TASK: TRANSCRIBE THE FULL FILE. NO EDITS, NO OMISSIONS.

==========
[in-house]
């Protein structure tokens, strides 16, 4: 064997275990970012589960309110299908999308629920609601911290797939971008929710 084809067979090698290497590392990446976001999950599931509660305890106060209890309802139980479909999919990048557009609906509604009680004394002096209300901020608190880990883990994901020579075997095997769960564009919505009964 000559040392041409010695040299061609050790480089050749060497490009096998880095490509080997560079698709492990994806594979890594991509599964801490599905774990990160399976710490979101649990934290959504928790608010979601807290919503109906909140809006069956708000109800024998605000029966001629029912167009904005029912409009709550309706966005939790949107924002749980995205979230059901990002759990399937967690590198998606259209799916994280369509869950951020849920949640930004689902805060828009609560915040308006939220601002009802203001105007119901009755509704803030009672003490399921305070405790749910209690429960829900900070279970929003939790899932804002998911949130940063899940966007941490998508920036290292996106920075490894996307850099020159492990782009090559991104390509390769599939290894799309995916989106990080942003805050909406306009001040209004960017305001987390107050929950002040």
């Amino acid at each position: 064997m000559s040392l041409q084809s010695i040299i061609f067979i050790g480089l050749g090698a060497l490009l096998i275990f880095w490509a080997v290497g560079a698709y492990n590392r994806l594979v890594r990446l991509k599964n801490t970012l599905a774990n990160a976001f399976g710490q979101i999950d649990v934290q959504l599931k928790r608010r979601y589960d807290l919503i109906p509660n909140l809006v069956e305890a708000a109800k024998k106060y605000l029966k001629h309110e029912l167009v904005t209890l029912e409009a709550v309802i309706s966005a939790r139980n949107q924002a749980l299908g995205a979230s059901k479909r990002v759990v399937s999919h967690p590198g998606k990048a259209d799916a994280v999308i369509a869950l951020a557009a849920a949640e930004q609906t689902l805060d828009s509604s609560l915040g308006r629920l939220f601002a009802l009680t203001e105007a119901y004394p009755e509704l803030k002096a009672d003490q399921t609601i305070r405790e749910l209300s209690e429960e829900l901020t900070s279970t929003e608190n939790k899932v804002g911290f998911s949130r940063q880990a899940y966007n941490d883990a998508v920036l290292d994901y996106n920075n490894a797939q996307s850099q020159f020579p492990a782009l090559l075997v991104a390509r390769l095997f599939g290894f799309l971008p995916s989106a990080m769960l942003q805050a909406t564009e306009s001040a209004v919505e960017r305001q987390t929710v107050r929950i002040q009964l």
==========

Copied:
[in-house]
């Protein structure tokens, strides 16, 4: 064997275990970012589960309110299908999308629920609601911290797939971008929710 084809067979090698290497590392990446976001999950599931509660305890106060209890309802139980479909999919990048557009609906509604009680004394002096209300901020608190880990883990994901020579075997095997769960564009919505009964 000559040392041409010695040299061609050790480089050749060497490009096998880095490509080997560079698709492990994806594979890594991509599964801490599905774990990160399976710490979101649990934290959504928790608010979601807290919503109906909140809006069956708000109800024998605000029966001629029912167009904005029912409009709550309706966005939790949107924002749980995205979230059901990002759990399937967690590198998606259209799916994280369509869950951020849920949640930004689902805060828009609560915040308006939220601002009802203001105007119901009755509704803030009672003490399921305070405790749910209690429960829900900070279970929003939790899932804002998911949130940063899940966007941490998508920036290292996106920075490894996307850099020159492990782009090559991104390509390769599939290894799309995916989106990080942003805050909406306009001040209004960017305001987390107050929950002040």
């Amino acid at each position: 064997m000559s040392l041409q084809s010695i040299i061609f067979i050790g480089l050749g090698a060497l490009l096998i275990f880095w490509a080997v290497g560079a698709y492990n590392r994806l594979v890594r990446l991509k599964n801490t970012l599905a774990n990160a976001f399976g710490q979101i999950d649990v934290q959504l599931k928790r608010r979601y589960d807290l919503i109906p509660n909140l809006v069956e305890a708000a109800k024998k106060y605000l029966k001629h309110e029912l167009v904005t209890l029912e409009a709550v309802i309706s966005a939790r139980n949107q924002a749980l299908g995205a979230s059901k479909r990002v759990v399937s999919h967690p590198g998606k990048a259209d799916a994280v999308i369509a869950l951020a557009a849920a949640e930004q609906t689902l805060d828009s509604s609560l915040g308006r629920l939220f601002a009802l009680t203001e105007a119901y004394p009755e509704l803030k002096a009672d003490q399921t609601i305070r405790e749910l209300s209690e429960e829900l901020t900070s279970t929003e608190n939790k899932v804002g911290f998911s949130r940063q880990a899940y966007n941490d883990a998508v920036l290292d994901y996106n920075n490894a797939q996307s850099q020159f020579p492990a782009l090559l075997v991104a390509r390769l095997f599939g290894f799309l971008p995916s989106a990080m769960l942003q805050a909406t564009e306009s001040a209004v919505e960017r305001q987390t929710v107050r929950i002040q009964l």